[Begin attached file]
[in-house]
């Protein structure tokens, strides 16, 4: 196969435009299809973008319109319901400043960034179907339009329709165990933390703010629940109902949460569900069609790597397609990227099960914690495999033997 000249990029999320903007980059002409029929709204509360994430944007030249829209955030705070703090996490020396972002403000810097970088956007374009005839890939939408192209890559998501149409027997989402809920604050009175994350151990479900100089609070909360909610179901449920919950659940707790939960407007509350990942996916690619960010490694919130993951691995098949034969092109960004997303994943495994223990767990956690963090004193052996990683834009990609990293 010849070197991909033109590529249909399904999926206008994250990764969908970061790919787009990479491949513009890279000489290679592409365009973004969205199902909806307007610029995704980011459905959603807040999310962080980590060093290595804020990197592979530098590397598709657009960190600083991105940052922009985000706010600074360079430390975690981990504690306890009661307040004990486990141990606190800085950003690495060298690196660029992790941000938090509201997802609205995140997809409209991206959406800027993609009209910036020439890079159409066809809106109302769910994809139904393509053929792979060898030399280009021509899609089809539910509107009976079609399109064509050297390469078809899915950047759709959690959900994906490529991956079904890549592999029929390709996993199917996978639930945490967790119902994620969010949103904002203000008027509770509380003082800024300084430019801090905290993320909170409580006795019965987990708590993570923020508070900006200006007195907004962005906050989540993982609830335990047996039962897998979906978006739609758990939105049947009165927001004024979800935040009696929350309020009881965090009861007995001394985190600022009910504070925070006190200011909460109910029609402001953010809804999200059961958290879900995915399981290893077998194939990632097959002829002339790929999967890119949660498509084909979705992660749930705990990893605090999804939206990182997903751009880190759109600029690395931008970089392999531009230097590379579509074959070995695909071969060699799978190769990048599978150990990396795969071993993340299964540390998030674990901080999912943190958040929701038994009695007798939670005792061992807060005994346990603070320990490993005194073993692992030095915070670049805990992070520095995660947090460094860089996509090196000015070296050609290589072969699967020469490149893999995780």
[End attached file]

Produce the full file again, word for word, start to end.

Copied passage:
[in-house]
């Protein structure tokens, strides 16, 4: 196969435009299809973008319109319901400043960034179907339009329709165990933390703010629940109902949460569900069609790597397609990227099960914690495999033997 000249990029999320903007980059002409029929709204509360994430944007030249829209955030705070703090996490020396972002403000810097970088956007374009005839890939939408192209890559998501149409027997989402809920604050009175994350151990479900100089609070909360909610179901449920919950659940707790939960407007509350990942996916690619960010490694919130993951691995098949034969092109960004997303994943495994223990767990956690963090004193052996990683834009990609990293 010849070197991909033109590529249909399904999926206008994250990764969908970061790919787009990479491949513009890279000489290679592409365009973004969205199902909806307007610029995704980011459905959603807040999310962080980590060093290595804020990197592979530098590397598709657009960190600083991105940052922009985000706010600074360079430390975690981990504690306890009661307040004990486990141990606190800085950003690495060298690196660029992790941000938090509201997802609205995140997809409209991206959406800027993609009209910036020439890079159409066809809106109302769910994809139904393509053929792979060898030399280009021509899609089809539910509107009976079609399109064509050297390469078809899915950047759709959690959900994906490529991956079904890549592999029929390709996993199917996978639930945490967790119902994620969010949103904002203000008027509770509380003082800024300084430019801090905290993320909170409580006795019965987990708590993570923020508070900006200006007195907004962005906050989540993982609830335990047996039962897998979906978006739609758990939105049947009165927001004024979800935040009696929350309020009881965090009861007995001394985190600022009910504070925070006190200011909460109910029609402001953010809804999200059961958290879900995915399981290893077998194939990632097959002829002339790929999967890119949660498509084909979705992660749930705990990893605090999804939206990182997903751009880190759109600029690395931008970089392999531009230097590379579509074959070995695909071969060699799978190769990048599978150990990396795969071993993340299964540390998030674990901080999912943190958040929701038994009695007798939670005792061992807060005994346990603070320990490993005194073993692992030095915070670049805990992070520095995660947090460094860089996509090196000015070296050609290589072969699967020469490149893999995780």